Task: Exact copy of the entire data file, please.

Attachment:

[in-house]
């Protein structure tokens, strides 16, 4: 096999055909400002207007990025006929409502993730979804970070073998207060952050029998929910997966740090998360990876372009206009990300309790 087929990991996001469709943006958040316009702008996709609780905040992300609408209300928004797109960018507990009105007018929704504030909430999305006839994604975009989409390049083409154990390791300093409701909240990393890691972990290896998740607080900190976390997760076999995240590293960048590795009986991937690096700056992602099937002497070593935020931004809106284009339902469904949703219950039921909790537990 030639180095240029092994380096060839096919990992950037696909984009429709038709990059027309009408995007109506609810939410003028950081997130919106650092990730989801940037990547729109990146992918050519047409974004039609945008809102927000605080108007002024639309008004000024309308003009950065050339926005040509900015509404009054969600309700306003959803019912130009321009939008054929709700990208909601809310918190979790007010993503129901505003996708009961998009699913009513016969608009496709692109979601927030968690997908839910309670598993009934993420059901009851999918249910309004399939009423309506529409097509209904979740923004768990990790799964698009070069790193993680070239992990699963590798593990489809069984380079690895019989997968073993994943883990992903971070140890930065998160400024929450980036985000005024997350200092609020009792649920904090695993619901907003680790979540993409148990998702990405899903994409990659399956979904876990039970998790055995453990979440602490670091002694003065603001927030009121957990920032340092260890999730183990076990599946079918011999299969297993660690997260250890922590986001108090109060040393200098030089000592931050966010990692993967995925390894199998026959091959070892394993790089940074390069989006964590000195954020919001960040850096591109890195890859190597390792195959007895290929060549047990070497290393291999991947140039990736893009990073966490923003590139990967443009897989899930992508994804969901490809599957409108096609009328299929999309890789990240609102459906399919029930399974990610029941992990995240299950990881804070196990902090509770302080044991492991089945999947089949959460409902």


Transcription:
[in-house]
């Protein structure tokens, strides 16, 4: 096999055909400002207007990025006929409502993730979804970070073998207060952050029998929910997966740090998360990876372009206009990300309790 087929990991996001469709943006958040316009702008996709609780905040992300609408209300928004797109960018507990009105007018929704504030909430999305006839994604975009989409390049083409154990390791300093409701909240990393890691972990290896998740607080900190976390997760076999995240590293960048590795009986991937690096700056992602099937002497070593935020931004809106284009339902469904949703219950039921909790537990 030639180095240029092994380096060839096919990992950037696909984009429709038709990059027309009408995007109506609810939410003028950081997130919106650092990730989801940037990547729109990146992918050519047409974004039609945008809102927000605080108007002024639309008004000024309308003009950065050339926005040509900015509404009054969600309700306003959803019912130009321009939008054929709700990208909601809310918190979790007010993503129901505003996708009961998009699913009513016969608009496709692109979601927030968690997908839910309670598993009934993420059901009851999918249910309004399939009423309506529409097509209904979740923004768990990790799964698009070069790193993680070239992990699963590798593990489809069984380079690895019989997968073993994943883990992903971070140890930065998160400024929450980036985000005024997350200092609020009792649920904090695993619901907003680790979540993409148990998702990405899903994409990659399956979904876990039970998790055995453990979440602490670091002694003065603001927030009121957990920032340092260890999730183990076990599946079918011999299969297993660690997260250890922590986001108090109060040393200098030089000592931050966010990692993967995925390894199998026959091959070892394993790089940074390069989006964590000195954020919001960040850096591109890195890859190597390792195959007895290929060549047990070497290393291999991947140039990736893009990073966490923003590139990967443009897989899930992508994804969901490809599957409108096609009328299929999309890789990240609102459906399919029930399974990610029941992990995240299950990881804070196990902090509770302080044991492991089945999947089949959460409902």